You now know that the Curse of Knowledge is a common cognitive phenomenon that can impact anybody. And that includes you and me.
The inability to set aside something we know but that someone else does not know is such a pervasive affliction of the human mind that psychologists keep discovering related versions of it and giving it new names.
Stephen Pinker, ‘The Sense of Style’. (Thanks also to Stephen for first using the NY cop cartoon to illustrate the Curse of Knowledge.)
It’s easier to relate to someone when you recognise their experience. So it’s time to look at your own curse.
Are you cursed by what you know?
Imagine someone is making a documentary of your professional life or a long-term hobby. They take you back to the end of year one. What did you know? What could you do?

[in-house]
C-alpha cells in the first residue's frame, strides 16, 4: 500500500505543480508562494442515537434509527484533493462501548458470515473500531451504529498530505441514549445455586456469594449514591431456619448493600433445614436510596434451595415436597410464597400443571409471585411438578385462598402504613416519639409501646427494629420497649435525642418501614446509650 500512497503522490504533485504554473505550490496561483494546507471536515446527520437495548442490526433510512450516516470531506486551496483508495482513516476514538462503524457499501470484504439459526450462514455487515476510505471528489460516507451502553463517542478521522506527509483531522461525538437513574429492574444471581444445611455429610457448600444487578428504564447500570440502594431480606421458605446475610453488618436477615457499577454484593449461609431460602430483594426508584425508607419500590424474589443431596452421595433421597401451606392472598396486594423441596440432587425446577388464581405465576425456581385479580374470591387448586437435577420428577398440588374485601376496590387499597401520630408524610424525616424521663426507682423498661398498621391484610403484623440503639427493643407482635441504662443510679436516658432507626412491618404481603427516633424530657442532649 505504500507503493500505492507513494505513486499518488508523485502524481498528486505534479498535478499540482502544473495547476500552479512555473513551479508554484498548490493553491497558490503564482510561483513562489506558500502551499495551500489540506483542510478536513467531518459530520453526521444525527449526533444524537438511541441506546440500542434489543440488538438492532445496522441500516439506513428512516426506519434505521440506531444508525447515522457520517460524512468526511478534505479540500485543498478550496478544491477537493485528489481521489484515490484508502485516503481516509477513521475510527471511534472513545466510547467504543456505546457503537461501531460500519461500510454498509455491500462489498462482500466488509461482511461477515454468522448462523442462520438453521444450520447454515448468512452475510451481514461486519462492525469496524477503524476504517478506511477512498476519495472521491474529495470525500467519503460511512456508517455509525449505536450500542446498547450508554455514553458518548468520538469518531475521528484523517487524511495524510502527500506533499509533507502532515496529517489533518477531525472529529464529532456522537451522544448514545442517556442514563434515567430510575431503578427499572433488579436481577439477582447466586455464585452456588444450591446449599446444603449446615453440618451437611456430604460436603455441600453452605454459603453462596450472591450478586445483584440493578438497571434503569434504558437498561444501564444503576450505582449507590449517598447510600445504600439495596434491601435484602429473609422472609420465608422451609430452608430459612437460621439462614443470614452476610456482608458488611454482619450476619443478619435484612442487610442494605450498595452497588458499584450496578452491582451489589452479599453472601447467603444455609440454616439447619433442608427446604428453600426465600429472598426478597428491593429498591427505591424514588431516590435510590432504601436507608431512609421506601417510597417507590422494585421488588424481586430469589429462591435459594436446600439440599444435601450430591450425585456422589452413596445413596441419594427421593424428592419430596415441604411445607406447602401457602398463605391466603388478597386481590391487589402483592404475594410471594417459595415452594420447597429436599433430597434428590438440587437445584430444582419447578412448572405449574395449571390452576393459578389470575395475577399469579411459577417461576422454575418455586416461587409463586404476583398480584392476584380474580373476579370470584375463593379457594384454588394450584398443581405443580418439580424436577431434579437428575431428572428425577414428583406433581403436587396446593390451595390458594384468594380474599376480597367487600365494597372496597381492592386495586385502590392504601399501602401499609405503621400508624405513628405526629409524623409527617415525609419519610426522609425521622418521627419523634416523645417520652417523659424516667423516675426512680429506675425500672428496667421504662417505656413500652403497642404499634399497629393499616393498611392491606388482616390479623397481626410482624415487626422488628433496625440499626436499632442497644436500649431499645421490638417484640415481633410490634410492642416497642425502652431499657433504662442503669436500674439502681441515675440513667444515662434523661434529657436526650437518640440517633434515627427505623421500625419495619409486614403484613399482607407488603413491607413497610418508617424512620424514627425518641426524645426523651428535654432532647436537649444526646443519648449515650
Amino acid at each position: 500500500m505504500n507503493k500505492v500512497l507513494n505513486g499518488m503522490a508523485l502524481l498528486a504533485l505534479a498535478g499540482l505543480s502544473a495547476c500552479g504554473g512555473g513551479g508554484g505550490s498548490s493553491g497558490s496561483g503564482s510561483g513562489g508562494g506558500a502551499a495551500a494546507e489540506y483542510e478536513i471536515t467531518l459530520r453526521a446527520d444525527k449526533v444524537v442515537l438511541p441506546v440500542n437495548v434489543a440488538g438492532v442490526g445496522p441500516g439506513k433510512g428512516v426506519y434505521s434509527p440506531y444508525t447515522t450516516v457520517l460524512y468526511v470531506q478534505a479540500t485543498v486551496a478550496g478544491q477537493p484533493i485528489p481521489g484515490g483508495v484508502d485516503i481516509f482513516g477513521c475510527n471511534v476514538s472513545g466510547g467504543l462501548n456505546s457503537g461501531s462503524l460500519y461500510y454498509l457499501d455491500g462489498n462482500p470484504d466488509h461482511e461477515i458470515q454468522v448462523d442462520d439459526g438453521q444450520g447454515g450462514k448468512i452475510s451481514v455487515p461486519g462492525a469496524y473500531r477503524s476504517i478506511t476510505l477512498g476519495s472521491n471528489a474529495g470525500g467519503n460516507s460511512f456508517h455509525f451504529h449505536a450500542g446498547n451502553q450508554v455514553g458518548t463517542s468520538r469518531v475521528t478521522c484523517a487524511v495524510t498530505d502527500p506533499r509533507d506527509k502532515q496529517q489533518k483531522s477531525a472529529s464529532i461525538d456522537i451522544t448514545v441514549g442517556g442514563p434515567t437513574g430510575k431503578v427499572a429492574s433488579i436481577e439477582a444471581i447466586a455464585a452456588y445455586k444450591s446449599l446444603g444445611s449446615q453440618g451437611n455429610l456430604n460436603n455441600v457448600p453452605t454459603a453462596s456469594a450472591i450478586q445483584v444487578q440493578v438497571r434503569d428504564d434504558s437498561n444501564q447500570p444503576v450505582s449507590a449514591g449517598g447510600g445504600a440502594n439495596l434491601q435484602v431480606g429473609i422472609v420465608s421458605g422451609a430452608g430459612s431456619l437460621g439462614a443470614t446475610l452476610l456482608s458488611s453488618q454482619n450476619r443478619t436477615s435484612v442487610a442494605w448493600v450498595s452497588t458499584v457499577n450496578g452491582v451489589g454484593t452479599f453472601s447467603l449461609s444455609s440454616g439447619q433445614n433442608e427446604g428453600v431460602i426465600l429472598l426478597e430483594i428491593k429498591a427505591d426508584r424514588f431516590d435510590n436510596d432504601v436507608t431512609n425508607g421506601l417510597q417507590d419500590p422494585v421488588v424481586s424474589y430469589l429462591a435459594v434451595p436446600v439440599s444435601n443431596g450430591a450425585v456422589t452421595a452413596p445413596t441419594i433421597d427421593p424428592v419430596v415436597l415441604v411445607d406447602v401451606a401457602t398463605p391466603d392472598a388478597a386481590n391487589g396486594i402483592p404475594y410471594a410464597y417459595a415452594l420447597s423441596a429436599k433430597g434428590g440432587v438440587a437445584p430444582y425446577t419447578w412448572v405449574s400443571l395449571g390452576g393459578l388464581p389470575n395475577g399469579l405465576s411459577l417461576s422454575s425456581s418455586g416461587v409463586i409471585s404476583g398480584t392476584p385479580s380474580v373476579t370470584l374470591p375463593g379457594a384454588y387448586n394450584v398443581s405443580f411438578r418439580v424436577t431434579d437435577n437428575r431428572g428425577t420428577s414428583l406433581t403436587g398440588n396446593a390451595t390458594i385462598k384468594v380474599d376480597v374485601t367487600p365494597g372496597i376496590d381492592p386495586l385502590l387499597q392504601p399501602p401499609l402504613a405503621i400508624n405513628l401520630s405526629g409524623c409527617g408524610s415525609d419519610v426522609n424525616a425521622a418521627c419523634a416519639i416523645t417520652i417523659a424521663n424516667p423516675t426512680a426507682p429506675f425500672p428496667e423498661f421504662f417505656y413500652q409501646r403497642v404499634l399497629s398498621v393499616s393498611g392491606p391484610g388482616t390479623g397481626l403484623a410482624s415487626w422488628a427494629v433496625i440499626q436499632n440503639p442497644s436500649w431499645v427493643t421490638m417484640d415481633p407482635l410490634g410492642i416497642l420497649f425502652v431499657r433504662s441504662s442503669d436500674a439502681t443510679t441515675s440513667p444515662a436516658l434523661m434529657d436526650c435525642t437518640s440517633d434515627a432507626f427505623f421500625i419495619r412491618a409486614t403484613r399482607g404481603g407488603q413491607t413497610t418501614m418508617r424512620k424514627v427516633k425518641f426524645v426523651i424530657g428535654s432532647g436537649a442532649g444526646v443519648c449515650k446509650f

How about three years in? Can you summarise exactly what you knew or could do then? And how you learnt it?
What was the journey that led to your success?
Can you trace the path of insights, process tweaks and skill refinements that took you from advanced beginner to what you do now?
I’m willing to bet not. Because you too have accumulated bags of information and experience you take for granted.
So switch on your empathy. Once you recognise how it is for the expert you can shift how you see your role.
Think or yourself as a midwife à la Socrates. Here’s how he describes teaching.
All I do is assist the birth of knowledge, the birth of understanding of ideas in someone else’s mind. And by helping them in the labour of discovery I make the process of discovery easier for them and less painful.
Your job is to work with the expert to uncover what may be hidden. To assist in the rebirth of unrecognised essential knowledge.
And that take’s empathy. Because we’re all cursed by what we know.